Synopsis – Devoted lifeguard Mitch Buchannon butts heads with a brash new recruit, as they uncover a criminal plot that threatens the future of the bay.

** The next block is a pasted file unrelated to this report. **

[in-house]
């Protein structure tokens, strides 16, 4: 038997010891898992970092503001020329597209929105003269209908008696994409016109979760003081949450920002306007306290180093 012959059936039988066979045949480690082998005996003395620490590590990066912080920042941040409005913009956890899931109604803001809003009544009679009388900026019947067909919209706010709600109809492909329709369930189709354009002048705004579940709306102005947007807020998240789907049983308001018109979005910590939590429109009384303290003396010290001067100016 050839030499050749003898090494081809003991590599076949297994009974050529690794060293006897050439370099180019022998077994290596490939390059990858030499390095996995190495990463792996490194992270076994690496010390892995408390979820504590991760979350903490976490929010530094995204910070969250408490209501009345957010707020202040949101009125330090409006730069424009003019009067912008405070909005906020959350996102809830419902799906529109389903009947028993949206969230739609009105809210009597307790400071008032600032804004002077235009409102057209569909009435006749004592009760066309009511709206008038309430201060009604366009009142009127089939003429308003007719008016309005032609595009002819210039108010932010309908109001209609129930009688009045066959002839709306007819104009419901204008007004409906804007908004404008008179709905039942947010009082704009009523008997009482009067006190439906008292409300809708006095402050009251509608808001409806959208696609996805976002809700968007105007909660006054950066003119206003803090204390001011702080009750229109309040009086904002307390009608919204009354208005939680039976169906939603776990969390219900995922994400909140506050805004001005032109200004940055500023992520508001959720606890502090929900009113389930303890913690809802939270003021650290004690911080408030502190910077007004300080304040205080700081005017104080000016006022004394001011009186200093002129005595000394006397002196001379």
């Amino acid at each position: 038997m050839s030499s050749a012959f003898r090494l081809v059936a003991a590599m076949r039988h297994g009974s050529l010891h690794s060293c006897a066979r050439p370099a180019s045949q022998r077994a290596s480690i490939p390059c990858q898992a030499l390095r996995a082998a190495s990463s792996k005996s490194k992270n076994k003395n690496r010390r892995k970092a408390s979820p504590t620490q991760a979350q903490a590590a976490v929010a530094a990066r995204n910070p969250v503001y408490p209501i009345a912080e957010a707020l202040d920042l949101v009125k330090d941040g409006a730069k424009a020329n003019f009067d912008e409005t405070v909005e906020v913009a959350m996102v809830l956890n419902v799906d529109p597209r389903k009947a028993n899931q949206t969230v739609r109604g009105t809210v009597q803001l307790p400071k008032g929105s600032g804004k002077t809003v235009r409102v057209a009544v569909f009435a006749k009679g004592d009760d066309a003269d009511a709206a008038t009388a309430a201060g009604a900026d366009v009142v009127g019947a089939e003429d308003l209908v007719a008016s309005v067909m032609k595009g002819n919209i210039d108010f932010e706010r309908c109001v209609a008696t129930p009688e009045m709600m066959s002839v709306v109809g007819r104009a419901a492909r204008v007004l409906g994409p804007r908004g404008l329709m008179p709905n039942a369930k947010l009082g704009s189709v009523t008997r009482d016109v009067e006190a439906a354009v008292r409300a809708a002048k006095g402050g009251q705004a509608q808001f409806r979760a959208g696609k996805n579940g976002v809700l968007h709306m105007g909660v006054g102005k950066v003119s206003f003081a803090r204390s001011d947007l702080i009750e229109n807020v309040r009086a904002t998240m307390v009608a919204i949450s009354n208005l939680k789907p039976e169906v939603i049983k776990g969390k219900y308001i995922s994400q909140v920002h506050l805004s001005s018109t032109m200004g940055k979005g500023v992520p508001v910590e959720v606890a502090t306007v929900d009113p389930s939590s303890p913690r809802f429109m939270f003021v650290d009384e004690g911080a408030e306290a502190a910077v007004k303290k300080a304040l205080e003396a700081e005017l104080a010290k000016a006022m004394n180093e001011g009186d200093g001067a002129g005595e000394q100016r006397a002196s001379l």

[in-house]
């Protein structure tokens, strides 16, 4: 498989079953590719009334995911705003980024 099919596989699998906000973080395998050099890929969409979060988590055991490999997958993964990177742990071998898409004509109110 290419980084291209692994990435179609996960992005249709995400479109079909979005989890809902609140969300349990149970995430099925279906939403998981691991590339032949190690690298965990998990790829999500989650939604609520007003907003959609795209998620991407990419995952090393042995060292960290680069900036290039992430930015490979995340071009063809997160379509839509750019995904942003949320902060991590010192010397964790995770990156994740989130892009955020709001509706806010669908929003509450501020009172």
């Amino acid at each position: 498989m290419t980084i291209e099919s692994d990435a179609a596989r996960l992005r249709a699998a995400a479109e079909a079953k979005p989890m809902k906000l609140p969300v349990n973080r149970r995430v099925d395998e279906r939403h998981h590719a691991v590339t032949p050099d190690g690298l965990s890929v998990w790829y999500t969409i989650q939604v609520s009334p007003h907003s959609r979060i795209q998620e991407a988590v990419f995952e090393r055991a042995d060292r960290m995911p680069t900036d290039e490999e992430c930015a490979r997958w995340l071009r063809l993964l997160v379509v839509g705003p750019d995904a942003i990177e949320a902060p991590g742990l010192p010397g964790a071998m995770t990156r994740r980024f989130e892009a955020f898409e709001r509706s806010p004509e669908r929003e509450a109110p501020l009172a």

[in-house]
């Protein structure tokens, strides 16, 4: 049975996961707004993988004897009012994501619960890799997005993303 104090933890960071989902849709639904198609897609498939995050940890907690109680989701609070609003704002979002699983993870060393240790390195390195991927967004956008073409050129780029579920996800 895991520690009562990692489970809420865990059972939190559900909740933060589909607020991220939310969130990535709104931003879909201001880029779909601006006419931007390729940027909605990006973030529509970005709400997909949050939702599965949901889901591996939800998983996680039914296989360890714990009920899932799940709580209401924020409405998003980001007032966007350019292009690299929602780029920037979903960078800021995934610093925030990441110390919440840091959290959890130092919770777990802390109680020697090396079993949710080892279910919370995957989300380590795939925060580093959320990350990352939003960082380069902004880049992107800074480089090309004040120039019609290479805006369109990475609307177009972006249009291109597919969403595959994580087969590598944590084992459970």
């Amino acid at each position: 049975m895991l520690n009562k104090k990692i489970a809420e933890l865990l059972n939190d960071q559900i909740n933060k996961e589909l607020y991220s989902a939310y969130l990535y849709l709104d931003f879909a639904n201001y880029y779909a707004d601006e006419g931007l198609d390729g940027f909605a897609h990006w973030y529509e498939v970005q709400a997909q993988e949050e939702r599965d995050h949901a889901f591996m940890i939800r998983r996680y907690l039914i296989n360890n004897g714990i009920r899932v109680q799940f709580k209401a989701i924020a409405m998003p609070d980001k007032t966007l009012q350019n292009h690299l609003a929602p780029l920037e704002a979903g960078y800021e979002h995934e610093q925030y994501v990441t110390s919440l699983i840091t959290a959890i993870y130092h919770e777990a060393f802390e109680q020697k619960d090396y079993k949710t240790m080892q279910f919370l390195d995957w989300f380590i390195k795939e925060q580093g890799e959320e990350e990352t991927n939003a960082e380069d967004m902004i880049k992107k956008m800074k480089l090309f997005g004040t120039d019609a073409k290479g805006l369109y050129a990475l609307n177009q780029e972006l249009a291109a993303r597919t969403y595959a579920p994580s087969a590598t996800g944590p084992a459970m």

My Take – Currently ranked as one of the biggest flops of this summer, this R rated action comedy has become a rare miss for its lead super star Dwayne Johnson, but in fairness, I doubt many people were expecting this adaption of 90’s campy US TV series to be good per se, maybe some expected it to be entertaining, something on the levels of the Jump Street films. Running from 1989 to 2001, the original show starring David Hasselhoff, Yasmin Bleeth and Pamela Anderson along with others, was a fun show based on stories revolving around sharks, diamond smugglers, and beach combing thieves, basically show with a mere excuse to show pretty people, especially women in tight bikinis, running around & glamourizing the life of a lifeguard. It wasn’t anything special, and even though the success of the original show didn’t make sense, it remains till date very popular (so much so that people used to call it “Babewatch”, given that a lot of the cast members were former models of Playboy) and is considered an important piece of the 1990’s culture. Here, this Seth Gordon (Horrible Bosses) directed film aims to pay tribute to the source material yet update this story for a new generation, by turning a terrible idea into a clever, funny, and surprisingly poignant film. Personally, I wasn’t expecting much from the film, & I do get why the critics hated it (a sloppy 16% on Rotten Tomatoes), mainly as the film is very self-aware of itself & doesn’t take itself serious; maybe that’s why I think the film managed to funny at times. Don’t get me wrong, I do agree that making this film was a dumb idea, & it’s quite clear that the makers were trying to replicate the success of 21 Jump Street (& it’s better sequel), by going the blockbuster way of no brains, plus the R rating allowed the countless F-bombs and a couple of unwanted penis scenes on screen, but does it all work here, mostly no, mainly as the film hardly does anything to utilize its stars, especially the comedic potential with Dwayne Johnson and Zac Efron.